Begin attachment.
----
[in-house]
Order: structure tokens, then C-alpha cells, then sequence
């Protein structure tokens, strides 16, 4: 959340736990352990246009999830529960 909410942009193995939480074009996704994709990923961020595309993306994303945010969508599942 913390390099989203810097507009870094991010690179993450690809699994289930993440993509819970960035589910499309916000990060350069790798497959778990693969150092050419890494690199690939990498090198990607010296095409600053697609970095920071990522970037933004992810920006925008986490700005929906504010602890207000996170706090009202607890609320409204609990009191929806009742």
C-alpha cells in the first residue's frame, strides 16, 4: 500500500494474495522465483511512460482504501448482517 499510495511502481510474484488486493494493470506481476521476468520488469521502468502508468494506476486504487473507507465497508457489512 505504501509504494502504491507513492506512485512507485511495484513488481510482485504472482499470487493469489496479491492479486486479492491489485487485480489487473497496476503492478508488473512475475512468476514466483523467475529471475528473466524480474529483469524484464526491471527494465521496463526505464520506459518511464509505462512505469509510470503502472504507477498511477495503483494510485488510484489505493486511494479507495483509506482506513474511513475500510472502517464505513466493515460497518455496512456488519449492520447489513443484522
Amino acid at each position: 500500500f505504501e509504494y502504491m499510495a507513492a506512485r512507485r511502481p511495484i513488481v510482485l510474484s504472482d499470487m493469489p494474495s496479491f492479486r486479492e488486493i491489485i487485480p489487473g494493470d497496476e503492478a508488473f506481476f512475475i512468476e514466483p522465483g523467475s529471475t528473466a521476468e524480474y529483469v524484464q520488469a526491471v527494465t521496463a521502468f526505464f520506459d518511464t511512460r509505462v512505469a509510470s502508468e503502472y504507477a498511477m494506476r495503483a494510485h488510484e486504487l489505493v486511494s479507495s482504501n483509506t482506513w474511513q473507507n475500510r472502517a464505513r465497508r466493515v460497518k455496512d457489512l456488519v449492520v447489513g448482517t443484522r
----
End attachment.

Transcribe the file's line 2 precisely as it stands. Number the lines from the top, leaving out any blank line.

Order: structure tokens, then C-alpha cells, then sequence